Each of the checklists aforementioned comprises a time-out procedure (TOP). Errors can be avoided by including a preoperative discussion just before the start of the surgical procedure. This takes place during a time-out involving a review of the names and roles of all team members, characteristics of the patient, the operation plan, familiarity with the procedure, the presence of the correct materials/equipment and potential issues for the patient.24 ,25 Although evidence is scarce, it is likely that these TOPs reduce uncertainties in the OR among the surgical team and reduce the risk of wrong surgery. The TOP is the final step before the start of the surgical procedure and is therefore crucial in preventing wrong surgery. A TOP is carried out just before anaesthesia,26 and consists of three checks (the patient, the procedure and the side/site), all of equal importance in preventing wrong surgery.
The aim of this study is to evaluate the extent to which hospitals carry out the TOP before anaesthesia in the OR, whether compliance has changed over time, and to determine factors that are associated with the TOP compliance. Insights into compliance with the TOP and the factors associated with compliance are important because they have the potential to improve the TOP and reduce adverse events in surgical processes throughout the world. This study was carried out in the Netherlands and was part of a larger evaluation study of the Dutch Hospital Patient Safety Program (hereinafter ‘Safety Program’) that was carried out during the final year of the programme (box 1).
The Dutch Hospital Patient Safety Program.
The Dutch Hospital Patient Safety Program (Safety Program) was set up in 2008 to reduce preventable unintentional adverse events in Dutch hospitals by 50% by the end of 2012.26 The Safety Program consisted of 10 patient safety themes and clinical guidelines were developed for each theme. Hospitals were given 5 years to implement these guidelines. One of the themes was prevention of wrong surgery. There are several risk factors for wrong surgery, for example, insufficient compliance, inadequate identification and verification and bad preoperative planning.27 ,28 The Safety Program therefore instructed the participating Dutch hospitals to implement several steps to decrease wrong surgery, based on the SURPASS checklist. One of the steps is identification and verification by means of a TOP consisting of checks on the correct patient, correct side, and correct intervention.29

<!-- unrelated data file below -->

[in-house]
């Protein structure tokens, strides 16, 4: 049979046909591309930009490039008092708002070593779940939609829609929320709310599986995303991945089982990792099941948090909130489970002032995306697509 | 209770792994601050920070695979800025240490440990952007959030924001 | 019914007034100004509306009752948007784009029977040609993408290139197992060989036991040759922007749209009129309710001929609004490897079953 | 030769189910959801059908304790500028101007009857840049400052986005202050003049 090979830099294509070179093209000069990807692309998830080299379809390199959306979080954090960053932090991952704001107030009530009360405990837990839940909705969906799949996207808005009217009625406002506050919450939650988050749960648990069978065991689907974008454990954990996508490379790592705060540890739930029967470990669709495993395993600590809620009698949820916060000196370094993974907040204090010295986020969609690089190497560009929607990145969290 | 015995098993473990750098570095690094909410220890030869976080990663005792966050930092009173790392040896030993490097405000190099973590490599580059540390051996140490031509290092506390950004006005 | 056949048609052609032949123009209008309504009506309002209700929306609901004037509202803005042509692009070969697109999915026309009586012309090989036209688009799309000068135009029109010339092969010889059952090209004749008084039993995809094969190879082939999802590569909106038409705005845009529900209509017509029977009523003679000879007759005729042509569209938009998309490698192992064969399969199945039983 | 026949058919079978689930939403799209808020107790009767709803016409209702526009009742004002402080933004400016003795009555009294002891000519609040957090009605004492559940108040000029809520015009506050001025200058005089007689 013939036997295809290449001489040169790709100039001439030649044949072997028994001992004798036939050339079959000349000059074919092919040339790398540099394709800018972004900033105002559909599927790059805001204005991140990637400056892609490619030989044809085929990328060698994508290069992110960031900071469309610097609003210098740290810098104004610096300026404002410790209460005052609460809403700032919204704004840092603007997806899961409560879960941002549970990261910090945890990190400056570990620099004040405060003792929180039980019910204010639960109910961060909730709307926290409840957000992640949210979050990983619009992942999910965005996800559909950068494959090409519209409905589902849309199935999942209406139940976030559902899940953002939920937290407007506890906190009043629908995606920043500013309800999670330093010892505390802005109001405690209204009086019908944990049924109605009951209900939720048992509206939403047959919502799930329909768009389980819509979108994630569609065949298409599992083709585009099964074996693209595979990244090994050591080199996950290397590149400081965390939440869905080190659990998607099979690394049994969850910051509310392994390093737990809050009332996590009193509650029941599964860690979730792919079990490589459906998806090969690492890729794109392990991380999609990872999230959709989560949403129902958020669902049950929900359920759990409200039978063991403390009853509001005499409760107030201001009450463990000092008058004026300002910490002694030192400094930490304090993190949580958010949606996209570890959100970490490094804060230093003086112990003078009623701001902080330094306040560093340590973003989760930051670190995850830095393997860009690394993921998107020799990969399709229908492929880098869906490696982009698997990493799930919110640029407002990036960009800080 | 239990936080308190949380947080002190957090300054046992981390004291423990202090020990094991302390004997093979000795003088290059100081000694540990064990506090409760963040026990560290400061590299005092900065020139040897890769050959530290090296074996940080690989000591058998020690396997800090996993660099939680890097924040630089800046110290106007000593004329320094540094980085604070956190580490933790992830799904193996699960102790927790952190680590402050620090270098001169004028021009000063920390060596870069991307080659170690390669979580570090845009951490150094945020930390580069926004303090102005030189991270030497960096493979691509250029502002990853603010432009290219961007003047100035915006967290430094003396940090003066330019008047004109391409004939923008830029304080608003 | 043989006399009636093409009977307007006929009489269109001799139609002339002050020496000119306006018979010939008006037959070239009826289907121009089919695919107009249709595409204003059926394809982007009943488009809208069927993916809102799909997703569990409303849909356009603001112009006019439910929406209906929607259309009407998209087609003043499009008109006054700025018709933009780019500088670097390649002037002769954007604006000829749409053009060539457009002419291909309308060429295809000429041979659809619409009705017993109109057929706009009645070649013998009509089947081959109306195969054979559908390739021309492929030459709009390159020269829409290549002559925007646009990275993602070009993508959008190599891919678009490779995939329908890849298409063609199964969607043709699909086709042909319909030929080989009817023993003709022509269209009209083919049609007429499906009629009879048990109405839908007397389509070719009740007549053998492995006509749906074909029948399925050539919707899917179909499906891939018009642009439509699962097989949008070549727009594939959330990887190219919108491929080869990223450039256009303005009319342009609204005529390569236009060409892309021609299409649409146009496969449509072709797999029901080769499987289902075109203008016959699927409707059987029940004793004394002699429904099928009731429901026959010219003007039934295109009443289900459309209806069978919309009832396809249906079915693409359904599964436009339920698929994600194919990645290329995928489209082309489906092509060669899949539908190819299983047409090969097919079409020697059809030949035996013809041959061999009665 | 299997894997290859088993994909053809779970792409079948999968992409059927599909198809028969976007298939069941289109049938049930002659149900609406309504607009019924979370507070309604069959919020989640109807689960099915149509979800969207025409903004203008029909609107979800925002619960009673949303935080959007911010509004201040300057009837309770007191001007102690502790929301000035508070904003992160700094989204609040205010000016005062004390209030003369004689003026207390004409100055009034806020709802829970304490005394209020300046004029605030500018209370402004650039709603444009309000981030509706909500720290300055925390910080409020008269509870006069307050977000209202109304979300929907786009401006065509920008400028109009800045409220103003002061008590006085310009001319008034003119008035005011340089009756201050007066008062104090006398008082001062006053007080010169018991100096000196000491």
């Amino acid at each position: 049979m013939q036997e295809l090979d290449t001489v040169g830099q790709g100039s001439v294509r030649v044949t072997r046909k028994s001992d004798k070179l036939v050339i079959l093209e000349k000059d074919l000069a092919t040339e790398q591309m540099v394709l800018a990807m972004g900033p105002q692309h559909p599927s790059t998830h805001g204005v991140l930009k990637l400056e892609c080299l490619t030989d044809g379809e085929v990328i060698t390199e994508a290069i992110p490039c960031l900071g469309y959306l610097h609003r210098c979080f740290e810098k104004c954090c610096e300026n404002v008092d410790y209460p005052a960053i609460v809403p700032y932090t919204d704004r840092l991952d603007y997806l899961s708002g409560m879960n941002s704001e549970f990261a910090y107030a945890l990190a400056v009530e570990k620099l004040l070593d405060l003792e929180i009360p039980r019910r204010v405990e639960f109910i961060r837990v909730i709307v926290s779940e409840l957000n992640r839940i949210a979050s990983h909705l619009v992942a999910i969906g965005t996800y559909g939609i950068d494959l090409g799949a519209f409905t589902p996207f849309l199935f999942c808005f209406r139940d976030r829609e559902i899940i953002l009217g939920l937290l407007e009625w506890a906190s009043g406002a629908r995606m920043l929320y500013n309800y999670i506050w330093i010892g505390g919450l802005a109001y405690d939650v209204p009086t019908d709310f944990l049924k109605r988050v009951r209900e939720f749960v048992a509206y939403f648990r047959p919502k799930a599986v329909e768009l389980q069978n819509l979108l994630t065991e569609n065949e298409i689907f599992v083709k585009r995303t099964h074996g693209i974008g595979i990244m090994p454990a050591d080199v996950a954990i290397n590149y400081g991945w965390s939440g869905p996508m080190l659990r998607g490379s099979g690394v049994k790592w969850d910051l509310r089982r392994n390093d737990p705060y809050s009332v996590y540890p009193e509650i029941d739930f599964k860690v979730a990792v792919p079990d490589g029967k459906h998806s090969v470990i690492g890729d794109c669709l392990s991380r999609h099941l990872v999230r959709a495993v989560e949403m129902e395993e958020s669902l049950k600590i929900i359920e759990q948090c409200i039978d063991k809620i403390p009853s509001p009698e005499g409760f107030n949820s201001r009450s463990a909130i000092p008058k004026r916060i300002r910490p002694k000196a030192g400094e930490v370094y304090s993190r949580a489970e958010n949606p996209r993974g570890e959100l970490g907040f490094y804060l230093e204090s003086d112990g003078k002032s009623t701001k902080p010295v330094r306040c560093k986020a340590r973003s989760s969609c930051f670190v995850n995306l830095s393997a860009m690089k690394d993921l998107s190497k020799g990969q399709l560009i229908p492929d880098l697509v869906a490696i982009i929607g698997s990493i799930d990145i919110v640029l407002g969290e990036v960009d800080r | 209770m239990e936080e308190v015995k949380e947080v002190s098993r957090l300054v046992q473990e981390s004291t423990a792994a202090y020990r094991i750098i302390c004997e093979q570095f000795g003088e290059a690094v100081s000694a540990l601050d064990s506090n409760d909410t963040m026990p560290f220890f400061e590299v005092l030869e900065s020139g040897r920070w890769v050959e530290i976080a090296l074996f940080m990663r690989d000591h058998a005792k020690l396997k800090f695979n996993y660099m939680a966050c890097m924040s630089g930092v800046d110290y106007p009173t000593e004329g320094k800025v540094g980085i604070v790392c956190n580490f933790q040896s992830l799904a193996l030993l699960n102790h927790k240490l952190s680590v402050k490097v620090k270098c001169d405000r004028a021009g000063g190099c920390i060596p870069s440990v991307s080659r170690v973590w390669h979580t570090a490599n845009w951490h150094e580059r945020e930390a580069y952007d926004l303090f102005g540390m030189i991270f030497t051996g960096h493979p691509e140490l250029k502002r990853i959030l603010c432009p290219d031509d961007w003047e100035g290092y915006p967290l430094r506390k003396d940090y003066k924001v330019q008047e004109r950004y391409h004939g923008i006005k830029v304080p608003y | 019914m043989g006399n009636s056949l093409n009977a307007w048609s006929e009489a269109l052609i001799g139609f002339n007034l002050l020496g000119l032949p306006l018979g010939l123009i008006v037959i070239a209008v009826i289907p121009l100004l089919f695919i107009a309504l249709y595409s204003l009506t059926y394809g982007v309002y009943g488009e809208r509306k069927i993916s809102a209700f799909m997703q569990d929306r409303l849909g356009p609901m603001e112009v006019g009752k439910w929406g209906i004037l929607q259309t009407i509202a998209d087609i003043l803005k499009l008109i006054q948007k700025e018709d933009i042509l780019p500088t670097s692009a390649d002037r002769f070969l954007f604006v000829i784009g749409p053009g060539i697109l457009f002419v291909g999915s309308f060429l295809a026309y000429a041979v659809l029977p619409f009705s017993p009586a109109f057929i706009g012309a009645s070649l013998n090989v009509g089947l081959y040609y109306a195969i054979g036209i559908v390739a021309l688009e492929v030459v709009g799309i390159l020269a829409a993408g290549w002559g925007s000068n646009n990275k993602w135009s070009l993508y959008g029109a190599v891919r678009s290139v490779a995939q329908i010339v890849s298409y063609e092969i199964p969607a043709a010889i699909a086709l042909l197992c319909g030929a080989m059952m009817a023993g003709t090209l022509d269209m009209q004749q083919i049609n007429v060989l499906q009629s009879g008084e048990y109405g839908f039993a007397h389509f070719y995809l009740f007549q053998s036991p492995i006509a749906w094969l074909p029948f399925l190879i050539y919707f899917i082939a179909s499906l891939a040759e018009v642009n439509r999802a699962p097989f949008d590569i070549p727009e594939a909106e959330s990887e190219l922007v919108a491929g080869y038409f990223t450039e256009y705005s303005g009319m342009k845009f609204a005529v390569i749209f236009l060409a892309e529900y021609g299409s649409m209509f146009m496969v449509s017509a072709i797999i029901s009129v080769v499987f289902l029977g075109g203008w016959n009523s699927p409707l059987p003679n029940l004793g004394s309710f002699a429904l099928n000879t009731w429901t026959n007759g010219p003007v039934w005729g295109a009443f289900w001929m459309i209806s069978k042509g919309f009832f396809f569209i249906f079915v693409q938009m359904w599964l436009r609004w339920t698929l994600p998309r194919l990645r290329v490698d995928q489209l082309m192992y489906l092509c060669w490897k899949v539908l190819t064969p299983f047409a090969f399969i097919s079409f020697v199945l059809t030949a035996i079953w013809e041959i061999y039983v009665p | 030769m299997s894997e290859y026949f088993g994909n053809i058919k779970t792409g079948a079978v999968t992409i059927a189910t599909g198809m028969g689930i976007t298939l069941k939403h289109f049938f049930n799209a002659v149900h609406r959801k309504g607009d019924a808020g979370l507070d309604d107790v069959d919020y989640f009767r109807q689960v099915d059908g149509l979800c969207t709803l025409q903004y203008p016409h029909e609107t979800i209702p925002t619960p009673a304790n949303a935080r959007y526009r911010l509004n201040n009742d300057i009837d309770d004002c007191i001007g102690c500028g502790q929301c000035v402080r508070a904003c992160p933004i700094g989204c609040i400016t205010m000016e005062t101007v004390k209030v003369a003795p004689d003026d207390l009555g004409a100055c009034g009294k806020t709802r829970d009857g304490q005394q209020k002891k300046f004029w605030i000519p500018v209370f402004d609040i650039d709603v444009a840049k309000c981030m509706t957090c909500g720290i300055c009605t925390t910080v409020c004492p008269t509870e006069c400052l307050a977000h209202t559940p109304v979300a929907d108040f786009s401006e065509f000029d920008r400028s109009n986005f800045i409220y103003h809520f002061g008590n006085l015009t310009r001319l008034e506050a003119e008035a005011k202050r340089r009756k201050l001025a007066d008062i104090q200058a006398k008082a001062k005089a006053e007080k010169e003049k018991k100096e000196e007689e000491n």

On the basis of the goals of the Safety Program, it was expected that the compliance with the TOP would increase over time and would become more visible during the final year of the programme when hospitals approached the public deadline at the end of 2012.
The research questions are:
To what extent do Dutch hospitals comply with the TOP before anaesthesia in the OR?
How has the compliance with the TOP changed during the final year of the Safety Program?
What factors are associated with compliance with the TOP?
This study was part of a larger evaluation study of the Safety Program that was carried out between November 2011 and December 2012 in 18 Dutch hospitals (about 20% of all Dutch hospitals). Hospitals were randomly selected using a stratified sample based on geographical regions and hospital type. Two academic hospitals, four teaching hospitals and 12 general hospitals were included in this study. All hospitals consented to the study and were informed about further practical issues. Twelve observers participated in this study. Inter-observer variability was not measured, but limited by training of observers prior to the start of the observations. Moreover, regular feedback meetings were held where observers exchanged experiences and discussed how to deal with certain situations and observations at the OR. A random selection was made from all adult patients scheduled for elective surgery on the day of the observation. This selection was made by the observers who were instructed to attend as many different surgeries as possible while ensuring they were present in the OR before the start of each surgery, which was essential in order to be able to observe the TOP procedure. The goal was to have 10 observation days per hospital at intervals of 4–6 weeks, and to observe 6–10 surgical procedures per day, preferably involving different surgeons and different procedures. One observer per surgical procedure evaluated whether the TOP was carried out before anaesthesia, using a standardised recording form that covered the various aspects of doing the TOP: checking the patient, procedure, and side/site, attention of the team (focus), completeness of the team, interruptions, and several background variables such as the type of surgical procedure, the patient's age and sex. The OR team was not aware of the exact subject matter of the observation; the observer was instructed to introduce the study in abstract terms, referring to it as a study about the surgical process in general.